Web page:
While it's been a relatively quiet year so far for soybean aphids, there are some reports of aphids hitting threshold levels in parts of the Midwest.

Purdue Extension has confirmed reports of soybean aphids at levels over the treatment threshold of 250 aphids per plant in LaPorte county in the northwest part of the state. Along with several other fields in the area in the high double-digits this week, it's likely there are more to come.

Last week, we found our first aphids in sentinel plots in Indiana and this week brought some higher populations," says Christian Krupke, Purdue University entomologist. "It appears that we may see a late push from aphids.

"However, time is on our side. Once fields hit R6 stage, aphids are not a concern. With most Indiana fields well into R3 or R4, we are not too far off."

Growers in northern parts of Ohio were urged earlier in the week to prepare for a possible boost in aphid levels. While in the previous week there was a lack of aphids, a visit to a Geauga County field found numerous soybean fields nearly 100% infested.

While the numbers of soybean aphids per plant were not yet high, nearly all plants had aphids, ranging from a few to 10 to 15 per plant. With many of the soybeans in that area being planted late and just planted late and just now in growth stage R2, growers were being reminded that they are not out of the woods, yet.

"This is especially true for growers in north central and northeast Ohio, who should make an extra effort to sample their soybeans," says Ron Hammond, Ohio State University entomologist. "If, and it is a big if, aphid populations starting doubling, these fields could be reaching threshold within the next 1 to 2 weeks."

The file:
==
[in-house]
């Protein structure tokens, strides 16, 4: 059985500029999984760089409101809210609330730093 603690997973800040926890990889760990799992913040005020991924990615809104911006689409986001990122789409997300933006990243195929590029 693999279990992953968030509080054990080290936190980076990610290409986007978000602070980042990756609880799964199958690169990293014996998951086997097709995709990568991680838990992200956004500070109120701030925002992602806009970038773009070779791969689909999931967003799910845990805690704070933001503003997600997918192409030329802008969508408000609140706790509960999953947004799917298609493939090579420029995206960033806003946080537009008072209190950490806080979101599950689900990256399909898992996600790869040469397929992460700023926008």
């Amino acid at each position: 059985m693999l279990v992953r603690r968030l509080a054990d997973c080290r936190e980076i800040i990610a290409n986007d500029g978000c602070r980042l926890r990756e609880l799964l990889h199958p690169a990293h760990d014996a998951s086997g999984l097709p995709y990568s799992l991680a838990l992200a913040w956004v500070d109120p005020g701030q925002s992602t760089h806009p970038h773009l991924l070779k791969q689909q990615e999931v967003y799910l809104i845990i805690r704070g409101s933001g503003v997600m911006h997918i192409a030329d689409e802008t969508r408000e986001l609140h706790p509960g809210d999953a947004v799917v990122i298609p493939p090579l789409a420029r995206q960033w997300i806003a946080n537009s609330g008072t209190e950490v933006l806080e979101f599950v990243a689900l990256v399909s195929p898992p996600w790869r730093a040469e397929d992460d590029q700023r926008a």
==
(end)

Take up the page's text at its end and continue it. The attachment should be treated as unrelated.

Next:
Penn State entomologist John Tooker says recent warm temperatures have been perfect for soybean aphid development and, as a result, populations have grown toward the 250-aphids-per-plant economic threshold.

"We are aware of several fields in central Pennsylvania that easily exceed threshold and we have even found plants with close to 1,000 aphids," Tooker says. "This is not an insect that can be diagnosed from the truck of a vehicle, so get out and walk those fields."

Eileen Cullen, University of Wisconsin entomologist, says that economic threshold field averages (250 aphids per plant) were reported this past week near River Falls and Colfax in the western part of the state. There were also reports of economic thresholds in the southern part of the state between Milwaukee and Madison.

"We're urging growers to continue to scout fields through R5 soybean growth stage," Cullen says. "A lot can happen with soybean aphid during August. In 2008, we saw numbers increase most during August, particularly on later-planted fields."

Likewise in Minnesota, considered the heart of soybean aphid country, reports of aphids exceeding threshold levels were beginning to appear. Field staff in the northwest and central regions were reporting winged aphids common in many fields, the Minnesota Pest Report noted.